I also don't know why commercial airlines persist with safety demonstrations. Such a waste of time and I always feel rude for ignoring the flight attendants. It's not as if you get a safety demonstration on a bus - when you're far more likely to be in an accident on a bus than a plane. If you're a fully grown adult and you don't know how to buckle a seatbelt on a plane, that's on you really.
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Old 10-16-2017, 09:25 PM   #8
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Where I live it costs about $8k to $10k to get your PPL depending on how dedicated you are to learning.


How about going commercial? Do you know? Aside from the degree.
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Old 10-16-2017, 09:49 PM   #9
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How about going commercial? Do you know? Aside from the degree.


Very expensive and long process. Process is:

Private pilots license $8k-$10k
Instrument Rating $10k
Commercial $10k
Multi Engine Ratings - probably $20k

Then you get your CFI, or Certified Flight Instructor ratings which allows you to teach and get paid (peanuts) while you are building time and applying for the regionals. Typically you need 1000 to 1500 flight hours, 250 of which are multi engine, and a certain portion have to be instrument flight rules or 'instrument flying'. Then you have to take the ATP exam to get that rating to be considered for most regional airlines.

My brother did it and flew for United. Pay is AWFUL when you start. You typically start at the regional airlines that are subsidiaries of the majors like United. My brother flew for an airline called ExpressJet...they fly United routes and pilots are lucky to make $30k a year. See, your not mainline your a contract employee and non-union. Eventually after a few years you can try and make the switch to mainline United or a major and try and get paid more - but it's no guarantee. There are seniority lists, union contracts, furloughs, mergers which stand in your way of getting a mainline job.

The glamour went out of flying decades ago. At the commercial level everything is automated and controlled by FMC - the flight management system or computer. The airline preprograms the route, selects the cost factor which controls the speed at which the flight segments are flown to maximize revenue, and sometimes the pilot doesn't even get to land manually - they use a system called autoland which couples an ILS approach localizer and glideslope to the autopilot so that even down to the flare you are not manually flying the plane. My brother couldn't make ends meet flying for ExpressJet, so he's driving a truck now.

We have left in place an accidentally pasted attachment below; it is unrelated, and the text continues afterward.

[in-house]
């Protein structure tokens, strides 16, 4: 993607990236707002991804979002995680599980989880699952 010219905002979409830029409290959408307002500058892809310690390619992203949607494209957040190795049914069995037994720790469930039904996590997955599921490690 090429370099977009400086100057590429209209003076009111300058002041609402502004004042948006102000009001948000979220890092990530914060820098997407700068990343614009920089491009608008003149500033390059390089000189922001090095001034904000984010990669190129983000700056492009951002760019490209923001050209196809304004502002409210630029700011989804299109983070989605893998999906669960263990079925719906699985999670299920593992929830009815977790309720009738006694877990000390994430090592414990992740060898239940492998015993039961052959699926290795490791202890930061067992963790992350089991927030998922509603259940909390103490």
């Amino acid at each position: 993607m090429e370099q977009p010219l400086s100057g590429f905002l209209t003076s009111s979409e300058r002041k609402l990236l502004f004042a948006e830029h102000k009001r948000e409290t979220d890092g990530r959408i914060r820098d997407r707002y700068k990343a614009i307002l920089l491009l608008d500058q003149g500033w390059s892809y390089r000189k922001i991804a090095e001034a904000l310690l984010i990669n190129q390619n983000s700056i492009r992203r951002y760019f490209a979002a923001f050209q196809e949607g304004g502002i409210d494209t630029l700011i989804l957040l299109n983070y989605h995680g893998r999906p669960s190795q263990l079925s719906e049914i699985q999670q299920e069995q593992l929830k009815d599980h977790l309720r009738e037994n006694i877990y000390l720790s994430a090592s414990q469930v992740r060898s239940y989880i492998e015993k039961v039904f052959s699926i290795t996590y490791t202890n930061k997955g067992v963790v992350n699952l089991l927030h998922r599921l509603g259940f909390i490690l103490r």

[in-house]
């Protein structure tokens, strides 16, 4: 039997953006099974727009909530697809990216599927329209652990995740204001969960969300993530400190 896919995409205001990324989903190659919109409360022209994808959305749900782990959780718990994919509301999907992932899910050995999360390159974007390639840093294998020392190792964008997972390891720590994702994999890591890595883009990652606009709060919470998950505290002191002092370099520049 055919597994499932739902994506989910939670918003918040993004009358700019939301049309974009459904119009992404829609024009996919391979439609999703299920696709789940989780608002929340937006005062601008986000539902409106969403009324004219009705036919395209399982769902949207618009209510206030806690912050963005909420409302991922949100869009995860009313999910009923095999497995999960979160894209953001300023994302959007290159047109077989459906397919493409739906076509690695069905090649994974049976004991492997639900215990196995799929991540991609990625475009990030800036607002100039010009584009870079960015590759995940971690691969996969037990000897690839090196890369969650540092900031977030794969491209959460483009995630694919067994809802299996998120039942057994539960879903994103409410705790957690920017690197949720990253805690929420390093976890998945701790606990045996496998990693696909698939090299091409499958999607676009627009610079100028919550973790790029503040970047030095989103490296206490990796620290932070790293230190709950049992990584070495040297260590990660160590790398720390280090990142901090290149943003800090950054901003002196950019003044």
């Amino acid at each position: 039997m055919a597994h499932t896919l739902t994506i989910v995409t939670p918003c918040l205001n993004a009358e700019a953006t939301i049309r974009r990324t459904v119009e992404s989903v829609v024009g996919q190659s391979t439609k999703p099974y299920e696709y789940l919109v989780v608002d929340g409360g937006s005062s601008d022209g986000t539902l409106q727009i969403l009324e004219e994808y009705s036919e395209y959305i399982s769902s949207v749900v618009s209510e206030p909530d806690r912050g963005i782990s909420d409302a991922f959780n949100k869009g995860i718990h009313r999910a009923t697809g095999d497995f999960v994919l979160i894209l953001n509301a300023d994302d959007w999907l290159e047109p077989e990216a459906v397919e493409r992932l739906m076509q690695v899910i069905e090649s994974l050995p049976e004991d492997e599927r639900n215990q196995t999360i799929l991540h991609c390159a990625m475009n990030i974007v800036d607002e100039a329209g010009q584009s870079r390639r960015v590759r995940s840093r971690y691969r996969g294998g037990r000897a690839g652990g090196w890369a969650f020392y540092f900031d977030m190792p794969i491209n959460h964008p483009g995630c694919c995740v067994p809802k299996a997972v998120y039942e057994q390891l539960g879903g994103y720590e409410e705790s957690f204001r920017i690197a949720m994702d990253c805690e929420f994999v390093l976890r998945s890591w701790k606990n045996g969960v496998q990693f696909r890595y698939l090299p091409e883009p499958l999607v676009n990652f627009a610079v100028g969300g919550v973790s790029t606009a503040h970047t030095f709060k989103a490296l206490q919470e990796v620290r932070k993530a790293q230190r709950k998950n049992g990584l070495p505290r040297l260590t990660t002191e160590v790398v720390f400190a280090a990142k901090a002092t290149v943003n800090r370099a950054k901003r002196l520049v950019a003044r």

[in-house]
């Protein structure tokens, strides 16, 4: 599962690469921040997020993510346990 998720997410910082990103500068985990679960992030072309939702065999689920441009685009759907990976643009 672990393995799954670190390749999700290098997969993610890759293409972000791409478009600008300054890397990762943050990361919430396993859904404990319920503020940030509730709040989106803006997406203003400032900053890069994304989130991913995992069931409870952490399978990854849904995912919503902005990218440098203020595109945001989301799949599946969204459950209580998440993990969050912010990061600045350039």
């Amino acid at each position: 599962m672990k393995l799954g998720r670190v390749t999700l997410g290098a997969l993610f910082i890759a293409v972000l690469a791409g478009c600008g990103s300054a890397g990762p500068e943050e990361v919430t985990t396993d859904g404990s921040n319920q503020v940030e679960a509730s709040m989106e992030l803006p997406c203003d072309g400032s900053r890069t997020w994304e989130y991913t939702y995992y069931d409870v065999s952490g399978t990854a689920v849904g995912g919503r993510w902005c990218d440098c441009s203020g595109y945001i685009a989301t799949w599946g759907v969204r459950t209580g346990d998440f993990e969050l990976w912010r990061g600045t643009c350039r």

I am studying for the ATP exam right now because it's the same exam to become an airline dispatcher...that's a ground based job but you are basically assigned flights and you monitor their progress, update pilots with weather enroute, plan the flight route and fuel calculations, etc.
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Old 10-16-2017, 09:57 PM   #10
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I feel like you're describing my general outlook on pay.

40k debt and 7 years to get my undergrads and masters. Likely looking at a new grad job if I'm lucky, which is an internship-to-position. I'll get paid peanuts. Or if I do a phd, ill get paid the same peanuts, but for 5-6 years instead of just 1. Then...then I'll make the money when I'm burnt to a crisp

I applied for an ATC position out of undergrad for shits and giggles. I didn't get in, but I met all the technical qualifications (did aerospace engineering). But my resume is all about Mars, so, I'm sure they were puzzled as to why I applied.
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Old 10-16-2017, 10:01 PM   #11